Sunday, January 2, 2011
A strong earthquake struck central and southern Chile on Sunday evening. The earthquake reached a magnitude of 7.1, and occurred at 20:20:16 UTC (17:20:16 local time), at a depth of 16.9 kilometers, according to the United States Geological Survey.
The earthquake was centered near the town of Tirúa; 70 kilometers northwest of Temuco, Araucanía Region; 90 kilometers south-southeast of Lebu, Bío Bío Region; 130 kilometers southwest of Los Ángeles, Bío Bío; and 595 kilometers south-southwest of Santiago, Santiago Metropolitan Region.
"At coastal locations which have experienced strong ground shaking, local tsunamis are possible due to underwater landslides," the United States National Oceanic and Atmospheric Administration said in a statement. Radio Bío Bío reported that the Hydrographic and Oceanographic Service of the Chilean Navy had ruled out the possibility of a tsunami in Chilean coasts. However, according to ADN Radio, coastal zones are undergoing precautionary evacuations.
The National Office of Emergency of the Interior Ministry reported that there were power outages, although some of these appear to have been controlled outages, where power was purposefully cut to access damage. The earthquake was felt from the O'Higgins Region to the Araucanía, in cities such as Rancagua and Talca. The earthquake was also reportedly felt in Temuco, where officials at the city's airport said it caused no damage. According to Vicente Núñez, director of ONEMI, this earthquake "is not related to the February 27, 2010 one."
The University of Chile Seismological Service reported that the earthquake occurred offshore Lebu, 149 kilometers west of Tirúa, at a depth of 29.5 kilometers, and that it reached a magnitude of 6.5. The service later updated the magnitude to 6.9.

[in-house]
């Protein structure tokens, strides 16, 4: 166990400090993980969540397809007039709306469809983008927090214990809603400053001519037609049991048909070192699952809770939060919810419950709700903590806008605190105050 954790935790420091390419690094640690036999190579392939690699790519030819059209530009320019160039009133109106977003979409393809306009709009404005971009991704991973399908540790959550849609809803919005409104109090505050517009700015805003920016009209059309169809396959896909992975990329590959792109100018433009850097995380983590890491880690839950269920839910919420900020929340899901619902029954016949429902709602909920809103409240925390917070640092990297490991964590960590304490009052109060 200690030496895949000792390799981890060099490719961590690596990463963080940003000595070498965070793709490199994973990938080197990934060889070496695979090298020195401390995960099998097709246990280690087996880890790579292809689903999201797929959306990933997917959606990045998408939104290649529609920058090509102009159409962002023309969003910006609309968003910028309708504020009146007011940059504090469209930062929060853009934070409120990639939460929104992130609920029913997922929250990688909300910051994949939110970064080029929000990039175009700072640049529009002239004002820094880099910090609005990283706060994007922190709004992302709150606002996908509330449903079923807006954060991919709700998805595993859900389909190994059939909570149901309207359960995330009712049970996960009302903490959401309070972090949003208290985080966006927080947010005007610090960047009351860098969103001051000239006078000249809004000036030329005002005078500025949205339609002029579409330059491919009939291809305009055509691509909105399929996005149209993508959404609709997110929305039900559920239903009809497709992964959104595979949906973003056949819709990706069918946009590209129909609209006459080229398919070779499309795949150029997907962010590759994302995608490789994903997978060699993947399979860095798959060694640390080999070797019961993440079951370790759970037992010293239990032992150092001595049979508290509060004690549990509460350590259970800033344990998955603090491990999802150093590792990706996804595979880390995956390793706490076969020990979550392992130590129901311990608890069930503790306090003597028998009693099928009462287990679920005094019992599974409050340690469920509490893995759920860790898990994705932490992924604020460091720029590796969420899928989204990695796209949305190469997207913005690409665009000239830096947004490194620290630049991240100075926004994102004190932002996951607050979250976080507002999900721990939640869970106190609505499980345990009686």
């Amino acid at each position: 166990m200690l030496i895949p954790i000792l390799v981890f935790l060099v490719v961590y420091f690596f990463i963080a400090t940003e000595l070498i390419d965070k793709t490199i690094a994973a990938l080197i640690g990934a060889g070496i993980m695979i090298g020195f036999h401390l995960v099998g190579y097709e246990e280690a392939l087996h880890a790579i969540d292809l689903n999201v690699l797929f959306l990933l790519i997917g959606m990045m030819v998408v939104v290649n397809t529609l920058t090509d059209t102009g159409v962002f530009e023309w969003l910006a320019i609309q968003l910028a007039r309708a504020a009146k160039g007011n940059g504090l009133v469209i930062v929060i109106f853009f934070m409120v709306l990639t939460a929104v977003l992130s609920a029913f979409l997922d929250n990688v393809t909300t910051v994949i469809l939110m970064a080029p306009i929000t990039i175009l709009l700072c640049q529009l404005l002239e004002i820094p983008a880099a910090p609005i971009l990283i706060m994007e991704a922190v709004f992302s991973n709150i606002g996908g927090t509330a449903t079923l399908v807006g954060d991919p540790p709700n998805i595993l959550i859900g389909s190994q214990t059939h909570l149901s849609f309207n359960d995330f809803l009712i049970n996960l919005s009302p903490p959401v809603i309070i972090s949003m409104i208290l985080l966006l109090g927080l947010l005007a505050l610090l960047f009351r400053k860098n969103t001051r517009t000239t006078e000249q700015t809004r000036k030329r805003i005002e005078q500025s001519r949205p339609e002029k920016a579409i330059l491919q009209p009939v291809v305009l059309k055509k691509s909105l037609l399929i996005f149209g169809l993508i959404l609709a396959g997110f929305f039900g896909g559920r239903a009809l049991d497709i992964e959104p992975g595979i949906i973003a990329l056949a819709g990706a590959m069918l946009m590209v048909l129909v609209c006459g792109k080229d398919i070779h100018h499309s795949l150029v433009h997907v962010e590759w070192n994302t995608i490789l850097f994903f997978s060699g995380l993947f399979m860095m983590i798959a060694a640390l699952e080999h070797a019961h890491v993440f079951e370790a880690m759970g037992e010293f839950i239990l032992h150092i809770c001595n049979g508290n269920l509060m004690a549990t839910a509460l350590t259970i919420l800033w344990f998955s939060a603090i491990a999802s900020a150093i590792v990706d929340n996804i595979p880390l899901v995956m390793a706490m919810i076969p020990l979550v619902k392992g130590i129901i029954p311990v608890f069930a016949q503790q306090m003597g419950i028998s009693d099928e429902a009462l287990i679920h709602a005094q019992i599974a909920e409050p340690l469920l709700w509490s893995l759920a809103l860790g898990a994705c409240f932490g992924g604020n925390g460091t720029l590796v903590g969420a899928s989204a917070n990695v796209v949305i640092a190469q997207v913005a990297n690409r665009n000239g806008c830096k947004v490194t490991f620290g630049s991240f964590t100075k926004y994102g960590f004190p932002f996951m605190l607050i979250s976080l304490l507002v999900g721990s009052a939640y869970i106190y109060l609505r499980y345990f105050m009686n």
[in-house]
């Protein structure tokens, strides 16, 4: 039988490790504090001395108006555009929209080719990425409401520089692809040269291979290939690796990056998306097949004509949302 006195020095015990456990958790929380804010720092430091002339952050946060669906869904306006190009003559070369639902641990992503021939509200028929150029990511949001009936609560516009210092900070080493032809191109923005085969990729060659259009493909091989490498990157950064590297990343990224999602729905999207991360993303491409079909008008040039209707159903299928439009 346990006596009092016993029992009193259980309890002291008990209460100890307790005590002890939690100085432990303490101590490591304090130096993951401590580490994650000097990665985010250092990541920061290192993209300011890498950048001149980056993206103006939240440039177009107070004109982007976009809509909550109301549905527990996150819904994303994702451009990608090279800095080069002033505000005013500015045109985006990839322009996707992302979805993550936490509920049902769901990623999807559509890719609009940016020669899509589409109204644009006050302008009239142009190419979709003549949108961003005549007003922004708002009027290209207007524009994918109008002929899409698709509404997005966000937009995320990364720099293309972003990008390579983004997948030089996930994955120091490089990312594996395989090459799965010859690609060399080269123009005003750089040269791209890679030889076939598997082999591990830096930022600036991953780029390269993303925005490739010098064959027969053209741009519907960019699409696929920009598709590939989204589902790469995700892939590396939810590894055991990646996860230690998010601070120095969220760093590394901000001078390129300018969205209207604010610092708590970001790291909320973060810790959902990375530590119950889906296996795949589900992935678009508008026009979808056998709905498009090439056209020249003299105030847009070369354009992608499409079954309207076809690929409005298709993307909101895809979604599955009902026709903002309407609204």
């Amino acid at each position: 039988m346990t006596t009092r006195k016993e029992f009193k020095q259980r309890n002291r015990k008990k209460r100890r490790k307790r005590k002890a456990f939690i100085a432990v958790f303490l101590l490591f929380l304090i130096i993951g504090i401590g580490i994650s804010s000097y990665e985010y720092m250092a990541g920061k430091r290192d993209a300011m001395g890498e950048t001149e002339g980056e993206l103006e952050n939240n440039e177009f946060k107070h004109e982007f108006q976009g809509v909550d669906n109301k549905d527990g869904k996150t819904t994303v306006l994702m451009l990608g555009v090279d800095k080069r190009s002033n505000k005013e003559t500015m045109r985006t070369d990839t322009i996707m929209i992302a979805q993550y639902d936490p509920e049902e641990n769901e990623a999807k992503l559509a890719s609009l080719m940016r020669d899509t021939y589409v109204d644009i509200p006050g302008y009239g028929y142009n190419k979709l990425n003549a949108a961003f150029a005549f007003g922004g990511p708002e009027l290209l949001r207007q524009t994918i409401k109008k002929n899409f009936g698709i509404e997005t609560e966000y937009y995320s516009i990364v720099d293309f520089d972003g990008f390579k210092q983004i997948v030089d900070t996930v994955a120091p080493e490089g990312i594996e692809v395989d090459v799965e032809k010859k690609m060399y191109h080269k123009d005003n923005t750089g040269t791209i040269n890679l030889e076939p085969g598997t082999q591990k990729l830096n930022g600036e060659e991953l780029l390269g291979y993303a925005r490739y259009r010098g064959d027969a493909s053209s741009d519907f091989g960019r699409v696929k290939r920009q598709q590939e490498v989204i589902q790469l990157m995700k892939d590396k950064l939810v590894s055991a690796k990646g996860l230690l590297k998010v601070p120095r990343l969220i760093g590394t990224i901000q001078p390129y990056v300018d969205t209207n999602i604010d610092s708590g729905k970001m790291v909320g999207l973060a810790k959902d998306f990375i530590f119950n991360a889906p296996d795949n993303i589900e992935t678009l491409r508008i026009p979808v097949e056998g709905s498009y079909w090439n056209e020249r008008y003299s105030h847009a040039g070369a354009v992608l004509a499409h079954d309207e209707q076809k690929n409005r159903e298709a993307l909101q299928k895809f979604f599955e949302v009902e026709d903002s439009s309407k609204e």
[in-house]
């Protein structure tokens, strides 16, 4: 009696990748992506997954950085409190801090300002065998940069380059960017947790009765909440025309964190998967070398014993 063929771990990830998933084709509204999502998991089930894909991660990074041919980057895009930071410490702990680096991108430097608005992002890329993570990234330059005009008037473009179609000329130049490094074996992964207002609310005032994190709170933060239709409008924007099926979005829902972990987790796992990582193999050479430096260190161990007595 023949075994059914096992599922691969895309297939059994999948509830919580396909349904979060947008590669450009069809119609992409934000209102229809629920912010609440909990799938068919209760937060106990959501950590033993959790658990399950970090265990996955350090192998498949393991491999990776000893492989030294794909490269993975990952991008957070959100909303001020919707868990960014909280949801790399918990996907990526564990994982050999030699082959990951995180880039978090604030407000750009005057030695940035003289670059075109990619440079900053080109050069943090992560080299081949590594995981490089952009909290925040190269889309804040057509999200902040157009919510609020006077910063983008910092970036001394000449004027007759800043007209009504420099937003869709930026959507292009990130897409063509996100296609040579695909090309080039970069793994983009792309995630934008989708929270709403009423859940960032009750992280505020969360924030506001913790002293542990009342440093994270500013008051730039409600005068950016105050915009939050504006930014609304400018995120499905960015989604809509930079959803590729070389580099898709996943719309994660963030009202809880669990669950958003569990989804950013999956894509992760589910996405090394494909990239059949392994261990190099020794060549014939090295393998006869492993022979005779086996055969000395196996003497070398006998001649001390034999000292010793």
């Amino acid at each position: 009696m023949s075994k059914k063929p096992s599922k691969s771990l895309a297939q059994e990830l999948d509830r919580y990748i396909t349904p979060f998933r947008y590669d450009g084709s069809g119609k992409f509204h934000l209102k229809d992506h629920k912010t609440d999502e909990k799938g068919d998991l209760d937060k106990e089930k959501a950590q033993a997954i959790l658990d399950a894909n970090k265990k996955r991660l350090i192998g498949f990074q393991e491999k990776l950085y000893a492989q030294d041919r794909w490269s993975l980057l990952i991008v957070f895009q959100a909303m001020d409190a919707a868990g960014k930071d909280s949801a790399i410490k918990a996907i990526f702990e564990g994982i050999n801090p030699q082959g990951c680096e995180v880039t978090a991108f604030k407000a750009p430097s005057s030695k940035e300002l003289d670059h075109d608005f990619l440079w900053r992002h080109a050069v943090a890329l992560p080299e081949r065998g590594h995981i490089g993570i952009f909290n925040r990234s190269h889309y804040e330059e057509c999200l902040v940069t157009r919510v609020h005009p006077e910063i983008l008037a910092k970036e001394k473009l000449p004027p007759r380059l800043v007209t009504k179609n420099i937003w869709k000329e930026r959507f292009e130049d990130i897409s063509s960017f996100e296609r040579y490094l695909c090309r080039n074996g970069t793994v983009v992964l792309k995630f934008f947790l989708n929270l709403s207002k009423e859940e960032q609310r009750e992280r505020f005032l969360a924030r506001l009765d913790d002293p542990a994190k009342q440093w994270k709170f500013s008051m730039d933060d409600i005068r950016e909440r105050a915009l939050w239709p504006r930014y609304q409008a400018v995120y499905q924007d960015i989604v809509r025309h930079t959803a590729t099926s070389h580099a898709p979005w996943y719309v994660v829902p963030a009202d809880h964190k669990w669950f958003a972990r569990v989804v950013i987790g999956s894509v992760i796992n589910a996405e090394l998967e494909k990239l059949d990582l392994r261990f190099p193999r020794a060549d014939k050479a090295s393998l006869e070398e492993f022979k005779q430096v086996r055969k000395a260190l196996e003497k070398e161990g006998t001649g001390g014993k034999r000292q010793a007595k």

Many aftershocks have been reported by residents in the area, although only one has been reported by the University of Chile Seismological Service: a magnitude 5.3 seism that occurred 54 kilometers northwest of Tirúa, at a depth of 32.1 kilometers.
"[I'm] arriving at the National Emergencies Office, [in order] to monitor consequences [of] tremors in the south and the needs of the people," President Sebastián Piñera (@sebastianpinera) said on Twitter. Piñera announced in a press conference that the National Emergencies Office "would be reorganized into a new agency."
Several other seisms have occurred throughout the day in Chile: a magnitude 3.7, east of Valparaíso; a 4.7, and a 3.7 magnitude seism centered west of Pichilemu, O'Higgins Region; a 3.6 tremor centered northwest of Los Vilos, Coquimbo Region; and a 4.7 seism that occurred northwest of Talca, Maule.
It was reported at 19:25 local time (22:25 UTC) that electricity has been restored almost completely in the Tirúa area.
== Sources ==
"6.5 Tirúa" — University of Chile, January 2, 2011 (Spanish)
"Magnitude 7.1 - Araucanía, Chile" — United States Geological Survey, January 2, 2011
"Tsunami message from WCATCW" — NOAA, January 2, 2011
EFE. "Un sismo de 7,2 grados Richter se registró esta tarde en las regiones octava y novena" — La Tercera, January 2, 2011 (Spanish)
"Fuerte sismo de 6,9 grados Richter remeció centro sur del país" — Radio Cooperativa, January 2, 2011 (Spanish)
"Sismo mediana intensidad Regiones del Bíobío,Maule y O´Higgins" — ONEMI, January 2, 2011 (Spanish)
== External links ==
Video footage during the earthquake in YouTube